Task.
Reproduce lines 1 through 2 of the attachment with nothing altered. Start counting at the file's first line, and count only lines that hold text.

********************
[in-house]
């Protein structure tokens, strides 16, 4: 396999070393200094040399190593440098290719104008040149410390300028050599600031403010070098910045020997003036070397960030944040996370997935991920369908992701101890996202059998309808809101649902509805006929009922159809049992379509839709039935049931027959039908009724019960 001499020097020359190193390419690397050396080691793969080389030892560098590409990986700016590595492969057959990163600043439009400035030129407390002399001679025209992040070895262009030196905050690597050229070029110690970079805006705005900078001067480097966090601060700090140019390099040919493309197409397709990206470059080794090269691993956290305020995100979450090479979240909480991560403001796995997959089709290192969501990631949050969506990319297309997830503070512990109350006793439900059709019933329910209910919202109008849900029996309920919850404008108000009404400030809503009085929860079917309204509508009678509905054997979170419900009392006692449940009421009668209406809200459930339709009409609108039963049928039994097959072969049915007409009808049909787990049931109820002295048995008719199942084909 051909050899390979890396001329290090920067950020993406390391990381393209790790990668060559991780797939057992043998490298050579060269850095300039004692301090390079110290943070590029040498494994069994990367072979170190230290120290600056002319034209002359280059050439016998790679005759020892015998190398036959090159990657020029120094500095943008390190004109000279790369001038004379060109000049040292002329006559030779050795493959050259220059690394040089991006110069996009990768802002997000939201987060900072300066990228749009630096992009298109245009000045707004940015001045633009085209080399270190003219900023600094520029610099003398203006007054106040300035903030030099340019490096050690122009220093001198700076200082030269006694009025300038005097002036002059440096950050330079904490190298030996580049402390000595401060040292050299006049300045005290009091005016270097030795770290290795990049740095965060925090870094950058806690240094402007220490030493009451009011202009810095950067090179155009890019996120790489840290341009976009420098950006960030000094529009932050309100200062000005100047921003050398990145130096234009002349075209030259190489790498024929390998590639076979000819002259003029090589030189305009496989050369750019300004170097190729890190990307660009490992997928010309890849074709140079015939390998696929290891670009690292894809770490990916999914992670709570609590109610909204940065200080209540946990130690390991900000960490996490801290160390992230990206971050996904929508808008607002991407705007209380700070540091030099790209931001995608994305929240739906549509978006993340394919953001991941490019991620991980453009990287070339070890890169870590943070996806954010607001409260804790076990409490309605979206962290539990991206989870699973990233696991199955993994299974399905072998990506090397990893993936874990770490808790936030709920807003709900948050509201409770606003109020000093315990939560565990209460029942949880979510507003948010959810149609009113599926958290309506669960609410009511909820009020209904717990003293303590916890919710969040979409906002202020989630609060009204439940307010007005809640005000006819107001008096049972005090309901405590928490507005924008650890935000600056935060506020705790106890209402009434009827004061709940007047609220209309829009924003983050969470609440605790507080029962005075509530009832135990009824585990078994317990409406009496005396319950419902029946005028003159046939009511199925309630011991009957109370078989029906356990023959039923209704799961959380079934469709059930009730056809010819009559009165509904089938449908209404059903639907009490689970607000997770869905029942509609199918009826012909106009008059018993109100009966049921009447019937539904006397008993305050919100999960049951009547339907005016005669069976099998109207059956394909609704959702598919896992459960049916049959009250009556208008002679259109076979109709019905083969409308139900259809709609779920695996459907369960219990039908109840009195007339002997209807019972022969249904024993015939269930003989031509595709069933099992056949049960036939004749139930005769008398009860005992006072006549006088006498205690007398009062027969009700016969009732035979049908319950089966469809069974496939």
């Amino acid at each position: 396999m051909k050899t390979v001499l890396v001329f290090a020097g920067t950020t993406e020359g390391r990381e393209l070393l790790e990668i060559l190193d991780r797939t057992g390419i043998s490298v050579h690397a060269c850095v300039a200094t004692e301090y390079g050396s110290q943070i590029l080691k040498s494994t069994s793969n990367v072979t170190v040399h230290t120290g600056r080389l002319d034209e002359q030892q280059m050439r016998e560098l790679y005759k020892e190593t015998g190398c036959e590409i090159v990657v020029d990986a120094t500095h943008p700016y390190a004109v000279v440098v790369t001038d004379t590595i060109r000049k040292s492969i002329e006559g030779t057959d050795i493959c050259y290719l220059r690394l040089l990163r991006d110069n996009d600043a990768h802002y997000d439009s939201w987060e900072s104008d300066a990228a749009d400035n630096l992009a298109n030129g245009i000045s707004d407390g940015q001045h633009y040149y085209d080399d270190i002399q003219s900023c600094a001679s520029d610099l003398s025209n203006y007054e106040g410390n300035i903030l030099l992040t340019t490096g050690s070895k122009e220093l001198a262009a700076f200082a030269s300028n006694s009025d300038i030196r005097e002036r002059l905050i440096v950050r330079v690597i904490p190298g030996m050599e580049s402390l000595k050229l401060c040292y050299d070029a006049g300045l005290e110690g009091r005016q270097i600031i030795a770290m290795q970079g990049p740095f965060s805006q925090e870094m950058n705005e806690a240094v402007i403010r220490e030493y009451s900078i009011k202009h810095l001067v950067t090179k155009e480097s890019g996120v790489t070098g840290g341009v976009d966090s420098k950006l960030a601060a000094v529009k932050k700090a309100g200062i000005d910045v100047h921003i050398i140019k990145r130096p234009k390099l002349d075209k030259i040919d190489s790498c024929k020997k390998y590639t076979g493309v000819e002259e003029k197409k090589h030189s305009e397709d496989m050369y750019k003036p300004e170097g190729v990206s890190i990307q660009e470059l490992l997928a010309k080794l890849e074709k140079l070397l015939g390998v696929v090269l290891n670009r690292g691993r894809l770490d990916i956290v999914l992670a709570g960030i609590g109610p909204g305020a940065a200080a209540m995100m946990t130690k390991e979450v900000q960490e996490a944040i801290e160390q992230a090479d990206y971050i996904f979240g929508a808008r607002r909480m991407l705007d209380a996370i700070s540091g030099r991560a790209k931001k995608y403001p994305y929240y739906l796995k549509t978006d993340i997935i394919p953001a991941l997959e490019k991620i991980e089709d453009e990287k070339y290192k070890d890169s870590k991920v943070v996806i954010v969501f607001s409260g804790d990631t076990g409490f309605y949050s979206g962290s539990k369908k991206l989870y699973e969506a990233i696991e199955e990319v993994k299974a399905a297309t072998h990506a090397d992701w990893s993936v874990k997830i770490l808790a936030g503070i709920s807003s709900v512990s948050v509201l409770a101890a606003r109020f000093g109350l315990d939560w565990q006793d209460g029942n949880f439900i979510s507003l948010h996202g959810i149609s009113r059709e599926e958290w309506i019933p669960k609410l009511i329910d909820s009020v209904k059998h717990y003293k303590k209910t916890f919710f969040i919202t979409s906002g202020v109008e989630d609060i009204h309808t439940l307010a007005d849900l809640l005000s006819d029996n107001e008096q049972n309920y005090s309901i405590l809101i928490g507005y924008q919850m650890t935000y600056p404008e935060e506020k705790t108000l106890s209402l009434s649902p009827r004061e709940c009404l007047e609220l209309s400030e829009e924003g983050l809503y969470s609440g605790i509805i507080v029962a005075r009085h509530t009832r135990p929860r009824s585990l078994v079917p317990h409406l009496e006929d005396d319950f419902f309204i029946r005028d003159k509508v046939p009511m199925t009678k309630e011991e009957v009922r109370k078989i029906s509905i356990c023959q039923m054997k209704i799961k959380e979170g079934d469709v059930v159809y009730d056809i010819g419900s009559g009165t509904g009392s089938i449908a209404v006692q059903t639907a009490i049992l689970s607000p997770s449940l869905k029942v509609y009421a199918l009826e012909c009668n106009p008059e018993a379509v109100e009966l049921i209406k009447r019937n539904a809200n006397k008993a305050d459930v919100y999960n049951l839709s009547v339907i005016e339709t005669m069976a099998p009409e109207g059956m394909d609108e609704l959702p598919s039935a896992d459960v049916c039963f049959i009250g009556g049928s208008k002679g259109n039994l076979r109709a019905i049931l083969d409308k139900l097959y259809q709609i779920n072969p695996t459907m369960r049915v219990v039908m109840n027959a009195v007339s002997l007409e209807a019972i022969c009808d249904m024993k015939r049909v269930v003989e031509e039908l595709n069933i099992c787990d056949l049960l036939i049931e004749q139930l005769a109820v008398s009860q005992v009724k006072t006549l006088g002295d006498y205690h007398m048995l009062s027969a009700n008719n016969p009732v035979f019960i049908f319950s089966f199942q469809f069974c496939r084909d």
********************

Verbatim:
[in-house]
């Protein structure tokens, strides 16, 4: 396999070393200094040399190593440098290719104008040149410390300028050599600031403010070098910045020997003036070397960030944040996370997935991920369908992701101890996202059998309808809101649902509805006929009922159809049992379509839709039935049931027959039908009724019960 001499020097020359190193390419690397050396080691793969080389030892560098590409990986700016590595492969057959990163600043439009400035030129407390002399001679025209992040070895262009030196905050690597050229070029110690970079805006705005900078001067480097966090601060700090140019390099040919493309197409397709990206470059080794090269691993956290305020995100979450090479979240909480991560403001796995997959089709290192969501990631949050969506990319297309997830503070512990109350006793439900059709019933329910209910919202109008849900029996309920919850404008108000009404400030809503009085929860079917309204509508009678509905054997979170419900009392006692449940009421009668209406809200459930339709009409609108039963049928039994097959072969049915007409009808049909787990049931109820002295048995008719199942084909 051909050899390979890396001329290090920067950020993406390391990381393209790790990668060559991780797939057992043998490298050579060269850095300039004692301090390079110290943070590029040498494994069994990367072979170190230290120290600056002319034209002359280059050439016998790679005759020892015998190398036959090159990657020029120094500095943008390190004109000279790369001038004379060109000049040292002329006559030779050795493959050259220059690394040089991006110069996009990768802002997000939201987060900072300066990228749009630096992009298109245009000045707004940015001045633009085209080399270190003219900023600094520029610099003398203006007054106040300035903030030099340019490096050690122009220093001198700076200082030269006694009025300038005097002036002059440096950050330079904490190298030996580049402390000595401060040292050299006049300045005290009091005016270097030795770290290795990049740095965060925090870094950058806690240094402007220490030493009451009011202009810095950067090179155009890019996120790489840290341009976009420098950006960030000094529009932050309100200062000005100047921003050398990145130096234009002349075209030259190489790498024929390998590639076979000819002259003029090589030189305009496989050369750019300004170097190729890190990307660009490992997928010309890849074709140079015939390998696929290891670009690292894809770490990916999914992670709570609590109610909204940065200080209540946990130690390991900000960490996490801290160390992230990206971050996904929508808008607002991407705007209380700070540091030099790209931001995608994305929240739906549509978006993340394919953001991941490019991620991980453009990287070339070890890169870590943070996806954010607001409260804790076990409490309605979206962290539990991206989870699973990233696991199955993994299974399905072998990506090397990893993936874990770490808790936030709920807003709900948050509201409770606003109020000093315990939560565990209460029942949880979510507003948010959810149609009113599926958290309506669960609410009511909820009020209904717990003293303590916890919710969040979409906002202020989630609060009204439940307010007005809640005000006819107001008096049972005090309901405590928490507005924008650890935000600056935060506020705790106890209402009434009827004061709940007047609220209309829009924003983050969470609440605790507080029962005075509530009832135990009824585990078994317990409406009496005396319950419902029946005028003159046939009511199925309630011991009957109370078989029906356990023959039923209704799961959380079934469709059930009730056809010819009559009165509904089938449908209404059903639907009490689970607000997770869905029942509609199918009826012909106009008059018993109100009966049921009447019937539904006397008993305050919100999960049951009547339907005016005669069976099998109207059956394909609704959702598919896992459960049916049959009250009556208008002679259109076979109709019905083969409308139900259809709609779920695996459907369960219990039908109840009195007339002997209807019972022969249904024993015939269930003989031509595709069933099992056949049960036939004749139930005769008398009860005992006072006549006088006498205690007398009062027969009700016969009732035979049908319950089966469809069974496939």